CE Marking/Technical Files/Declarations of Conformity

CE marking / technical files and declarations of conformity – the plain english explanation

What is a CE mark?
The industry talks about the need for any automated gate to be ‘CE marked’ to comply with the requirements of the European Machinery Directive 98/37/EC, but what exactly does this mean?

In the UK this European Law is implemented by The Supply of Machinery (Safety) Regulations 1992. An automated gate is considered a machine, and as such must meet essential health and safety requirements, these are outlined within a number of standards. The ‘machine’ must be CE marked as proof of compliance with all the relevant standards.

The marking consists of the letters “CE”, affixed visibly, legibly and indelibly to the machine, along with a unique identification number. This must be accompanied by the name of the responsible person (generally the installation company in the case of gates).

It is worth noting that a gate that is not CE marked may possibly be safe but is not legal.

What standards are relevant to an automated gate / barrier?
The general ‘machine’ requirements are laid down in the standard BS EN954.

Additional requirements pertaining to specific areas of the machine are provided for in the standard BS EN 60204 (regarding electrical requirements) and BS EN 13849 (regarding safety related parts of the control system).

Further guidance pertaining to specific machine requirements is detailed in the following standards:

  • BSEN 13241 for automated gates
  • BSEN 12453 safety requirements of powered gates
  • BSEN 12604 mechanical requirements for gates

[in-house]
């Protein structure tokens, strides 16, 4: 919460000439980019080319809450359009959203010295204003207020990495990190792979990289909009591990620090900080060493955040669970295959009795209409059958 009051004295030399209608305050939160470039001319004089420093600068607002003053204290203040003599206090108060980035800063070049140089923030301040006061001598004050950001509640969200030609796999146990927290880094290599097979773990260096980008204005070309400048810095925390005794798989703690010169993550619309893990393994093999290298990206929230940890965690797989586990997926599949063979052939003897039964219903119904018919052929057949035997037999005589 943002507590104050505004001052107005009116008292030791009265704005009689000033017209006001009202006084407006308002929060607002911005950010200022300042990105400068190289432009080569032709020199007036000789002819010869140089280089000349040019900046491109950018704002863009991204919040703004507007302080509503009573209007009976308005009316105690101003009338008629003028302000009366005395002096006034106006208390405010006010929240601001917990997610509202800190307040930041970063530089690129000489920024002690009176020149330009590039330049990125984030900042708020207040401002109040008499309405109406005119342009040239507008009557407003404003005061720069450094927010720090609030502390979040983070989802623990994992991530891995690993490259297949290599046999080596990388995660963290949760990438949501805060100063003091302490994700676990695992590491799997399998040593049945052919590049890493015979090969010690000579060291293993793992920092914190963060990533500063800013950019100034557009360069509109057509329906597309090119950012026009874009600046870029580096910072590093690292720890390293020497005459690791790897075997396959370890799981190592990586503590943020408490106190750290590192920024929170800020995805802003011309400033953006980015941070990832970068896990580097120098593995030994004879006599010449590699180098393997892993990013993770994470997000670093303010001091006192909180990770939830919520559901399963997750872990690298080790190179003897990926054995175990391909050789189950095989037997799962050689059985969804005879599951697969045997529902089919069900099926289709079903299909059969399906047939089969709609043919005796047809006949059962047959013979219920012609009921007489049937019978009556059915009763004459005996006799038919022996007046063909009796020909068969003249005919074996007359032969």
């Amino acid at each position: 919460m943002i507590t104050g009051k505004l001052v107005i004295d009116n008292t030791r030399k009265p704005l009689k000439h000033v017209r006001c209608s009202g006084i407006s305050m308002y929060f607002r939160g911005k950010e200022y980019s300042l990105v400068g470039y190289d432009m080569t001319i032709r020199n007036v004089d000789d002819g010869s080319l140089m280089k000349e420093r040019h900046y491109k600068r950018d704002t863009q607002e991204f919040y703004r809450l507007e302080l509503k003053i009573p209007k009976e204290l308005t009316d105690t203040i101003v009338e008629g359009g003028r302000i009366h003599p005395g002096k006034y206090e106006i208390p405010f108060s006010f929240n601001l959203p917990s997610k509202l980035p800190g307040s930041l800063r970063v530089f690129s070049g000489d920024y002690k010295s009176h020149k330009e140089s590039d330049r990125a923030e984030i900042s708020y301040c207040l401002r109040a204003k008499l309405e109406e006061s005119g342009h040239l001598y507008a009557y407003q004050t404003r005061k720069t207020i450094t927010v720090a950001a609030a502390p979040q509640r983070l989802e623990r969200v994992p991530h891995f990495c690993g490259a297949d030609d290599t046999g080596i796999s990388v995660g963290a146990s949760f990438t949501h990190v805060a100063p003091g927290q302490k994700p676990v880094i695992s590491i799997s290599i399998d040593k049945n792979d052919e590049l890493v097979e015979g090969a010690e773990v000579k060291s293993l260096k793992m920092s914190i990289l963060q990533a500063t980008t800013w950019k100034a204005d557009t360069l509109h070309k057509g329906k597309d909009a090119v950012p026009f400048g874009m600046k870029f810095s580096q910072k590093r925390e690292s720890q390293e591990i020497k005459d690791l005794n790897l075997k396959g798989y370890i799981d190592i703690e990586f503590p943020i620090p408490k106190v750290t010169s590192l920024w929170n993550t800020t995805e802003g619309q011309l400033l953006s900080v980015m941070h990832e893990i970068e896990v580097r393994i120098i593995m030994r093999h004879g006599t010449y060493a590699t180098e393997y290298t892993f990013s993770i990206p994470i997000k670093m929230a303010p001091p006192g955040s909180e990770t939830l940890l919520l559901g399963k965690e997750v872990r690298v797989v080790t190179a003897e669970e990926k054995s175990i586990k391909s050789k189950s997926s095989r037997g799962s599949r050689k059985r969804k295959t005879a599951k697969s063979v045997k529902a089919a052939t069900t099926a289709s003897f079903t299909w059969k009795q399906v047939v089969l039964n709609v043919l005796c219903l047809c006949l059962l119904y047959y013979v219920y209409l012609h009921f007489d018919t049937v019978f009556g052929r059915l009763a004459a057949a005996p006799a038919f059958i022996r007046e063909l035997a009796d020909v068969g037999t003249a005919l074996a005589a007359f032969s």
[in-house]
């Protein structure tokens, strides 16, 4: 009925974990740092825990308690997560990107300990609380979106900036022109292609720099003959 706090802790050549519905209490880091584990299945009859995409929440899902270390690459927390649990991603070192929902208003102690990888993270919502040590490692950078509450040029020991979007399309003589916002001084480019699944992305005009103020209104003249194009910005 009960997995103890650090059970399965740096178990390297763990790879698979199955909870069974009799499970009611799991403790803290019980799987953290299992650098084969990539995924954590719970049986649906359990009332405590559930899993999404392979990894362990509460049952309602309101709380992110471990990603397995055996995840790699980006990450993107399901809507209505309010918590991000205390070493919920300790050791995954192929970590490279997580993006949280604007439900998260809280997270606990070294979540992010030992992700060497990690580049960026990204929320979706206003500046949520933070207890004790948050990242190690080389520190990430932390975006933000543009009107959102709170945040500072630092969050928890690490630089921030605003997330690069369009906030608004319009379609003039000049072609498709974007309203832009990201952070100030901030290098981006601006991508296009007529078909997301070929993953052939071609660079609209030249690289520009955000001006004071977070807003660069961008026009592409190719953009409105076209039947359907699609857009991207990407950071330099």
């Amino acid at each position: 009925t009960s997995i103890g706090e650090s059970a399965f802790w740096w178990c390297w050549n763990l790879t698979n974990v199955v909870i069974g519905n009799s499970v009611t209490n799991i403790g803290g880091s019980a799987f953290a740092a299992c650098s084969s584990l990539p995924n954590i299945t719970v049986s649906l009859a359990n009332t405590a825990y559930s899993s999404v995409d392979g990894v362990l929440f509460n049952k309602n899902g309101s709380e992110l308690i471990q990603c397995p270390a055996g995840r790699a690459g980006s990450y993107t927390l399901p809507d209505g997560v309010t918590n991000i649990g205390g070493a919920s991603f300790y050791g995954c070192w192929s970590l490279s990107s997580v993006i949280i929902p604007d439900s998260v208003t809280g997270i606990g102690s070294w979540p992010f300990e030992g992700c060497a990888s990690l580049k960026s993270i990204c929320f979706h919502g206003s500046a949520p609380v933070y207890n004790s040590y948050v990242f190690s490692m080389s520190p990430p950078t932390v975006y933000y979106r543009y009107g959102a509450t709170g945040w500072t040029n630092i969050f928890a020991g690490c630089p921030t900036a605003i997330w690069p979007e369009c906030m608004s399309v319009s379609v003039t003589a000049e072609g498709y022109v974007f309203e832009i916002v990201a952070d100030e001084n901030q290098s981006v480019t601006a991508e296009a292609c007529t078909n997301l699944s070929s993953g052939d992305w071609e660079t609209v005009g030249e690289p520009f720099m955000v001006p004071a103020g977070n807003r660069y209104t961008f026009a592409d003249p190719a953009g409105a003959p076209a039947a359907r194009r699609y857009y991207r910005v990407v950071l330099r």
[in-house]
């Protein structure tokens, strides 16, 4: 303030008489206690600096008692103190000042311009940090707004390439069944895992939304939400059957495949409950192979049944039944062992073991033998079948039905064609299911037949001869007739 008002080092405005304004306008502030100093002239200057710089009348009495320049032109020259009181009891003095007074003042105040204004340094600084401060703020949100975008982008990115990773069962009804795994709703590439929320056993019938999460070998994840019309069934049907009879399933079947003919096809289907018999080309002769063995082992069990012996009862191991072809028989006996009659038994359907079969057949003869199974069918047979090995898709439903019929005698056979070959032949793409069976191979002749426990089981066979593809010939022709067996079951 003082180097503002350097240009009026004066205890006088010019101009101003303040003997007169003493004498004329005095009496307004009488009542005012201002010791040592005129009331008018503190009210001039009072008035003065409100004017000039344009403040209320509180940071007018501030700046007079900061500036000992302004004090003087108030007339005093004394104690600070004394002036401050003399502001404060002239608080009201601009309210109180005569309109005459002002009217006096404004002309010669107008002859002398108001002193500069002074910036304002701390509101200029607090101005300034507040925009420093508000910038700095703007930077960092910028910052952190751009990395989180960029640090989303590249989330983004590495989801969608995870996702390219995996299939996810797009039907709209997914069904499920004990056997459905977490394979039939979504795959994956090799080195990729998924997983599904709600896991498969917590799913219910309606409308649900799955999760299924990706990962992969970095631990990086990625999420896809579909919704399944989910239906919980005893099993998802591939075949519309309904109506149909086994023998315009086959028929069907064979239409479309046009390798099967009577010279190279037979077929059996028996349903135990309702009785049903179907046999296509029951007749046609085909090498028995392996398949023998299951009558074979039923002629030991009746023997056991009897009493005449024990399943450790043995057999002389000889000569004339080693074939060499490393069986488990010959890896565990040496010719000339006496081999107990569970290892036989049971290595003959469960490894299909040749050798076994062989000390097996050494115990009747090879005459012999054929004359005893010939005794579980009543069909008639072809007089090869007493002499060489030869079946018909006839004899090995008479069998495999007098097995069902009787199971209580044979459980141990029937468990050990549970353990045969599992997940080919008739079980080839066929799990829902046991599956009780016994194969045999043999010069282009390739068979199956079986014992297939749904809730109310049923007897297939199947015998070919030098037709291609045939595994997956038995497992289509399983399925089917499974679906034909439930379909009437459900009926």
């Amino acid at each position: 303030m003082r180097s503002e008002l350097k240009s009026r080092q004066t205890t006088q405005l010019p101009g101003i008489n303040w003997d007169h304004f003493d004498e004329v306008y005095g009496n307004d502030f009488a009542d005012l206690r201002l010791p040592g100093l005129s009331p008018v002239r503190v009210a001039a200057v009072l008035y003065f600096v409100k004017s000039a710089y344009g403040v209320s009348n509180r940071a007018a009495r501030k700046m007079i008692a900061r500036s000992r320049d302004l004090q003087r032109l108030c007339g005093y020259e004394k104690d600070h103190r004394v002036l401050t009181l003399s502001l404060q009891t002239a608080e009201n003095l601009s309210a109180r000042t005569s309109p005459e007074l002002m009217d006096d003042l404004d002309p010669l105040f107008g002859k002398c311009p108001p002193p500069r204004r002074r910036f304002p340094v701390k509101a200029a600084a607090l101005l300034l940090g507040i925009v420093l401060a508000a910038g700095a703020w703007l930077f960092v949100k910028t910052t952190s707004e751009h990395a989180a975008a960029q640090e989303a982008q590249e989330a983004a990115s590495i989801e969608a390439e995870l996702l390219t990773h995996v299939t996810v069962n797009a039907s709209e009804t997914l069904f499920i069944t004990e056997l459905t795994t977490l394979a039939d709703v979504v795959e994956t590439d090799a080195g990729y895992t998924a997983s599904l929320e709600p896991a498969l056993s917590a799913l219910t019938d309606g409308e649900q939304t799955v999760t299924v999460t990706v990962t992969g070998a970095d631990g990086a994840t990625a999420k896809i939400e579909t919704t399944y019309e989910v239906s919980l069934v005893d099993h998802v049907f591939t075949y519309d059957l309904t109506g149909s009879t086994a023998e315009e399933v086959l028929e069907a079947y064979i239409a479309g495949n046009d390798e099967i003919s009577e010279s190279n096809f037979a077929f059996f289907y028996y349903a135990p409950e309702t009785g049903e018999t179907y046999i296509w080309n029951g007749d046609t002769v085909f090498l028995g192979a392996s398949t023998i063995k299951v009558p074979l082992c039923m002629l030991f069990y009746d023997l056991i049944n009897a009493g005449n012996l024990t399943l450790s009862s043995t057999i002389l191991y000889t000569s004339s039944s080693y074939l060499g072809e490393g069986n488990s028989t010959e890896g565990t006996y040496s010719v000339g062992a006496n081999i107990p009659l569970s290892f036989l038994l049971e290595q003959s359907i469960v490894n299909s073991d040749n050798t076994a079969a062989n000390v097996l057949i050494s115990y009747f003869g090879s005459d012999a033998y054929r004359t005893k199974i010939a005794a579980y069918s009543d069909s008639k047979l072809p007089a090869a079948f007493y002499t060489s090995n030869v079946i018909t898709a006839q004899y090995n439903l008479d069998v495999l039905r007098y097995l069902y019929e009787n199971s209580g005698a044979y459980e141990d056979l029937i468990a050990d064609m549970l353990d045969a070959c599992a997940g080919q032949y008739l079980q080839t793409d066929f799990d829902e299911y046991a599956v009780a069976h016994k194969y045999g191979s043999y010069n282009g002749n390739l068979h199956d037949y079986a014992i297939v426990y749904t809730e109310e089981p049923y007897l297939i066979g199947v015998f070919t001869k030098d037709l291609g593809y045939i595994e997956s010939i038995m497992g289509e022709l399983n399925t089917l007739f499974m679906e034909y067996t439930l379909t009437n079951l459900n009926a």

• BSEN 12978 requirements for safety devices
  • BSEN 6571 requirements for barrier type parking control equipment

The above regulations also go hand in hand with the requirements under the Consumer Protection Act 1987 which covers both civil and criminal liability.

Who is responsible for CE marking?
CE marking is carried out by the manufacturer in the factory when the machine as a whole is made in the factory, taken to site and plugged in with no additional modifications made to it.

CE marking is more generally made in situ (on site) when initially a manual gate is installed and then transformed into a machine by fitting the relevant automation equipment. In this instance, the installer of the automation equipment has the responsibility to CE mark the gate.

What is the Technical File?
Current guidance states that a technical file must be complied and be provided with the automated gate, what should be contained within the technical file?

  • Overall drawings of machinery together with drawings of control circuits
  • Full detailed drawings and calculations, test reports as may be required in order to check conformity with the essential health and safety requirements
  • A list of the essential health and safety requirements, the transposed harmonised standards applicable, standards adopted, any other technical specifications applied
  • A description of the methods adopted to eliminate hazards presented by the machinery
  • For declaration of conformity with a transposed harmonised standard any technical report on tests conducted by the responsible person or competent body or laboratory
  • A copy of the instructions drawn up in accordance with the provision of information

What is a Declaration of Conformity?
All new gates should be supplied with a Declaration of Conformity. The Declaration of Conformity is a special document which the person responsible for CE marking draws up to say that the product meets all of the requirements of the applicable directives. The Declaration of Conformity must contain:

  • Name and address of the responsible person
  • Description and identification of the machinery
  • A sentence declaring that the machinery fulfils the provisions of the Machinery Directive 2006/42/EC. Where relevant, similar sentences relating to other directives which are applicable or details of the risk assessment
  • A reference to the harmonised standards used (if appropriate) eg: EN 13241-1:2003
  • References to other technical standards and specifications used
  • Signature, date and place of the declaration